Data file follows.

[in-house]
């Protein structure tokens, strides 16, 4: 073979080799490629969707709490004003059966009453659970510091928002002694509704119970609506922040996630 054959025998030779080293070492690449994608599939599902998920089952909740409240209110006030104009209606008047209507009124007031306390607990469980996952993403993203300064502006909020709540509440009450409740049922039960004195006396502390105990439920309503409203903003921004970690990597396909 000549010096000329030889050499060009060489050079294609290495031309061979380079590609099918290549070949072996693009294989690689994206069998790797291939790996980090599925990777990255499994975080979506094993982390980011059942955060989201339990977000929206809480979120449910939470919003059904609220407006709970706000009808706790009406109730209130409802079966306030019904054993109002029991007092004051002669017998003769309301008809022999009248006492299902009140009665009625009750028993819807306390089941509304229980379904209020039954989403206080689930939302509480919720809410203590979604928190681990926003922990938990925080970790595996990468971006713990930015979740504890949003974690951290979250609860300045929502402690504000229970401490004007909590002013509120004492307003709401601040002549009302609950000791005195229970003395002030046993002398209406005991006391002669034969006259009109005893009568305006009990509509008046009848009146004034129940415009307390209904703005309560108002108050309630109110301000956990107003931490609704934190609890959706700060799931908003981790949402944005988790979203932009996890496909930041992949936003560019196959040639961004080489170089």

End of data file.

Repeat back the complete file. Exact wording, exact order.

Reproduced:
[in-house]
């Protein structure tokens, strides 16, 4: 073979080799490629969707709490004003059966009453659970510091928002002694509704119970609506922040996630 054959025998030779080293070492690449994608599939599902998920089952909740409240209110006030104009209606008047209507009124007031306390607990469980996952993403993203300064502006909020709540509440009450409740049922039960004195006396502390105990439920309503409203903003921004970690990597396909 000549010096000329030889050499060009060489050079294609290495031309061979380079590609099918290549070949072996693009294989690689994206069998790797291939790996980090599925990777990255499994975080979506094993982390980011059942955060989201339990977000929206809480979120449910939470919003059904609220407006709970706000009808706790009406109730209130409802079966306030019904054993109002029991007092004051002669017998003769309301008809022999009248006492299902009140009665009625009750028993819807306390089941509304229980379904209020039954989403206080689930939302509480919720809410203590979604928190681990926003922990938990925080970790595996990468971006713990930015979740504890949003974690951290979250609860300045929502402690504000229970401490004007909590002013509120004492307003709401601040002549009302609950000791005195229970003395002030046993002398209406005991006391002669034969006259009109005893009568305006009990509509008046009848009146004034129940415009307390209904703005309560108002108050309630109110301000956990107003931490609704934190609890959706700060799931908003981790949402944005988790979203932009996890496909930041992949936003560019196959040639961004080489170089």